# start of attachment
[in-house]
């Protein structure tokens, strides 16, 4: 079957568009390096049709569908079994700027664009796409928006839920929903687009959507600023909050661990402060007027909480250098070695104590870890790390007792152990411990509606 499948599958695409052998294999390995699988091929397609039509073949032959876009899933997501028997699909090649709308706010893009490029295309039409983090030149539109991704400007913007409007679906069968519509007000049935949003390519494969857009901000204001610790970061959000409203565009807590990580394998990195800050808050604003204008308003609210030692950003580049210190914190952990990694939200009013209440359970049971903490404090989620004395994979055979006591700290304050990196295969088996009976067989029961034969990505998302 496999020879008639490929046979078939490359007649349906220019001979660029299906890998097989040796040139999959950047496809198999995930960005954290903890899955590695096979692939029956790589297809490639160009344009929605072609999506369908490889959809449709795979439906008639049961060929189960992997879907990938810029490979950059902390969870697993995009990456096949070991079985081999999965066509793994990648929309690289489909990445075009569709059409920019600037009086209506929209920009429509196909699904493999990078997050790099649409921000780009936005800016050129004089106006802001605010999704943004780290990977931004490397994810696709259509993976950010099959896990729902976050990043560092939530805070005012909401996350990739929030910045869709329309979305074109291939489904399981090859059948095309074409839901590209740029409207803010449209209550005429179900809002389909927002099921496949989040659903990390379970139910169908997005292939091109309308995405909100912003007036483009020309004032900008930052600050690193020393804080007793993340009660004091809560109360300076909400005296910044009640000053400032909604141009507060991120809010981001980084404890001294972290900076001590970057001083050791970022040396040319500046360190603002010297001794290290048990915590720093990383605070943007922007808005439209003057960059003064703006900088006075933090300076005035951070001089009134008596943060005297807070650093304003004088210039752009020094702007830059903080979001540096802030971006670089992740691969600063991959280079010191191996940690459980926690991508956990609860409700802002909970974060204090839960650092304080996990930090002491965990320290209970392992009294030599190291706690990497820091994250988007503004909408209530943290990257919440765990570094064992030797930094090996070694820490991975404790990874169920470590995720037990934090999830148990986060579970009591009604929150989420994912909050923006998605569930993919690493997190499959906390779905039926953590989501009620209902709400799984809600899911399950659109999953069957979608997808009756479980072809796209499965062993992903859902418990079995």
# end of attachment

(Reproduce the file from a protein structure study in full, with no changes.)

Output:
[in-house]
């Protein structure tokens, strides 16, 4: 079957568009390096049709569908079994700027664009796409928006839920929903687009959507600023909050661990402060007027909480250098070695104590870890790390007792152990411990509606 499948599958695409052998294999390995699988091929397609039509073949032959876009899933997501028997699909090649709308706010893009490029295309039409983090030149539109991704400007913007409007679906069968519509007000049935949003390519494969857009901000204001610790970061959000409203565009807590990580394998990195800050808050604003204008308003609210030692950003580049210190914190952990990694939200009013209440359970049971903490404090989620004395994979055979006591700290304050990196295969088996009976067989029961034969990505998302 496999020879008639490929046979078939490359007649349906220019001979660029299906890998097989040796040139999959950047496809198999995930960005954290903890899955590695096979692939029956790589297809490639160009344009929605072609999506369908490889959809449709795979439906008639049961060929189960992997879907990938810029490979950059902390969870697993995009990456096949070991079985081999999965066509793994990648929309690289489909990445075009569709059409920019600037009086209506929209920009429509196909699904493999990078997050790099649409921000780009936005800016050129004089106006802001605010999704943004780290990977931004490397994810696709259509993976950010099959896990729902976050990043560092939530805070005012909401996350990739929030910045869709329309979305074109291939489904399981090859059948095309074409839901590209740029409207803010449209209550005429179900809002389909927002099921496949989040659903990390379970139910169908997005292939091109309308995405909100912003007036483009020309004032900008930052600050690193020393804080007793993340009660004091809560109360300076909400005296910044009640000053400032909604141009507060991120809010981001980084404890001294972290900076001590970057001083050791970022040396040319500046360190603002010297001794290290048990915590720093990383605070943007922007808005439209003057960059003064703006900088006075933090300076005035951070001089009134008596943060005297807070650093304003004088210039752009020094702007830059903080979001540096802030971006670089992740691969600063991959280079010191191996940690459980926690991508956990609860409700802002909970974060204090839960650092304080996990930090002491965990320290209970392992009294030599190291706690990497820091994250988007503004909408209530943290990257919440765990570094064992030797930094090996070694820490991975404790990874169920470590995720037990934090999830148990986060579970009591009604929150989420994912909050923006998605569930993919690493997190499959906390779905039926953590989501009620209902709400799984809600899911399950659109999953069957979608997808009756479980072809796209499965062993992903859902418990079995």